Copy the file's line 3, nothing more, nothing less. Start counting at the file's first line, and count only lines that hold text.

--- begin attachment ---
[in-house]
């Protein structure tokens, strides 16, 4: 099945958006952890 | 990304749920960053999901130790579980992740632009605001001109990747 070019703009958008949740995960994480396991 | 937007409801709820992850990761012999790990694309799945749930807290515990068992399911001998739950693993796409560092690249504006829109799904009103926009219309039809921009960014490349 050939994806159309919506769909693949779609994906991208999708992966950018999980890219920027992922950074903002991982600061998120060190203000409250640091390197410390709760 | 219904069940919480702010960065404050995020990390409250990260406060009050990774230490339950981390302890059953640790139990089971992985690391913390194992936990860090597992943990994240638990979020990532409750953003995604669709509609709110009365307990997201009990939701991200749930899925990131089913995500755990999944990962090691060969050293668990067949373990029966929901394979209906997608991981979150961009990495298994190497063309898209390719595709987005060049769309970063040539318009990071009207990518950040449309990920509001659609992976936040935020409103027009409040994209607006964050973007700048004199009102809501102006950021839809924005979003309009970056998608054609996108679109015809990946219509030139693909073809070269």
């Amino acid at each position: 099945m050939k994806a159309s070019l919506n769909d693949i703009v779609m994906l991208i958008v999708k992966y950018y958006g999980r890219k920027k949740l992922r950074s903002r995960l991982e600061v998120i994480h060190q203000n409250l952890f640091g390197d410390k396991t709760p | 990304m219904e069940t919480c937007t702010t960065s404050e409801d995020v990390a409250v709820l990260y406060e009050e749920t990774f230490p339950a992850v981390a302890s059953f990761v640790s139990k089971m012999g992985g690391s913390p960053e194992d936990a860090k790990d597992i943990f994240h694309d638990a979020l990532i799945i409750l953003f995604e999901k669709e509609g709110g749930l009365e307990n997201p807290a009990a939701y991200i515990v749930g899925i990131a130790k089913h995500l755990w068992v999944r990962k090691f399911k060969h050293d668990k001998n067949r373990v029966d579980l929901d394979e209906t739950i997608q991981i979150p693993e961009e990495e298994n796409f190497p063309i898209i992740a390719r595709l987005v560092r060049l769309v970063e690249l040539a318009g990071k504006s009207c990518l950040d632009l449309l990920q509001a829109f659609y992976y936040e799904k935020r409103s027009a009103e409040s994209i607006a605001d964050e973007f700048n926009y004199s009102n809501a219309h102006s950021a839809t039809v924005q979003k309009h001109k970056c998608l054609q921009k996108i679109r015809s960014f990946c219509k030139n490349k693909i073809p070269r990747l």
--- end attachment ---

């Amino acid at each position: 099945m050939k994806a159309s070019l919506n769909d693949i703009v779609m994906l991208i958008v999708k992966y950018y958006g999980r890219k920027k949740l992922r950074s903002r995960l991982e600061v998120i994480h060190q203000n409250l952890f640091g390197d410390k396991t709760p | 990304m219904e069940t919480c937007t702010t960065s404050e409801d995020v990390a409250v709820l990260y406060e009050e749920t990774f230490p339950a992850v981390a302890s059953f990761v640790s139990k089971m012999g992985g690391s913390p960053e194992d936990a860090k790990d597992i943990f994240h694309d638990a979020l990532i799945i409750l953003f995604e999901k669709e509609g709110g749930l009365e307990n997201p807290a009990a939701y991200i515990v749930g899925i990131a130790k089913h995500l755990w068992v999944r990962k090691f399911k060969h050293d668990k001998n067949r373990v029966d579980l929901d394979e209906t739950i997608q991981i979150p693993e961009e990495e298994n796409f190497p063309i898209i992740a390719r595709l987005v560092r060049l769309v970063e690249l040539a318009g990071k504006s009207c990518l950040d632009l449309l990920q509001a829109f659609y992976y936040e799904k935020r409103s027009a009103e409040s994209i607006a605001d964050e973007f700048n926009y004199s009102n809501a219309h102006s950021a839809t039809v924005q979003k309009h001109k970056c998608l054609q921009k996108i679109r015809s960014f990946c219509k030139n490349k693909i073809p070269r990747l």